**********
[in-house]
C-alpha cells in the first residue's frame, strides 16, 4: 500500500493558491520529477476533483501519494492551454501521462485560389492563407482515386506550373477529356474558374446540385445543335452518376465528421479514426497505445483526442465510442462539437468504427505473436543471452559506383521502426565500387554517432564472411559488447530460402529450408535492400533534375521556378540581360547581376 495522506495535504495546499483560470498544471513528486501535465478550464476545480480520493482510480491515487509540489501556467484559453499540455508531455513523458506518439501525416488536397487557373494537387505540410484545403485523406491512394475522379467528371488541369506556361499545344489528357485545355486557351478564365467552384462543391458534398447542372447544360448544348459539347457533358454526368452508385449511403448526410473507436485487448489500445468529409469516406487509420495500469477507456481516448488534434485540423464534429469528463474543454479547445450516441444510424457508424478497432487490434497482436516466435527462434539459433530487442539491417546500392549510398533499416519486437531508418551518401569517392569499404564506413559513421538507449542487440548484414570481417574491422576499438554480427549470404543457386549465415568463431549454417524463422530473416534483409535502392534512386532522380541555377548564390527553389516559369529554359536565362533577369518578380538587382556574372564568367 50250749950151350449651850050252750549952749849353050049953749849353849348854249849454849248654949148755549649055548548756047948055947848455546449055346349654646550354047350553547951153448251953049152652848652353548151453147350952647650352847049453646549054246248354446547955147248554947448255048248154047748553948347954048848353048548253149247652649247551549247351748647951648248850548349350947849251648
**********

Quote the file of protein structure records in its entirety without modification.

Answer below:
[in-house]
C-alpha cells in the first residue's frame, strides 16, 4: 500500500493558491520529477476533483501519494492551454501521462485560389492563407482515386506550373477529356474558374446540385445543335452518376465528421479514426497505445483526442465510442462539437468504427505473436543471452559506383521502426565500387554517432564472411559488447530460402529450408535492400533534375521556378540581360547581376 495522506495535504495546499483560470498544471513528486501535465478550464476545480480520493482510480491515487509540489501556467484559453499540455508531455513523458506518439501525416488536397487557373494537387505540410484545403485523406491512394475522379467528371488541369506556361499545344489528357485545355486557351478564365467552384462543391458534398447542372447544360448544348459539347457533358454526368452508385449511403448526410473507436485487448489500445468529409469516406487509420495500469477507456481516448488534434485540423464534429469528463474543454479547445450516441444510424457508424478497432487490434497482436516466435527462434539459433530487442539491417546500392549510398533499416519486437531508418551518401569517392569499404564506413559513421538507449542487440548484414570481417574491422576499438554480427549470404543457386549465415568463431549454417524463422530473416534483409535502392534512386532522380541555377548564390527553389516559369529554359536565362533577369518578380538587382556574372564568367 50250749950151350449651850050252750549952749849353050049953749849353849348854249849454849248654949148755549649055548548756047948055947848455546449055346349654646550354047350553547951153448251953049152652848652353548151453147350952647650352847049453646549054246248354446547955147248554947448255048248154047748553948347954048848353048548253149247652649247551549247351748647951648248850548349350947849251648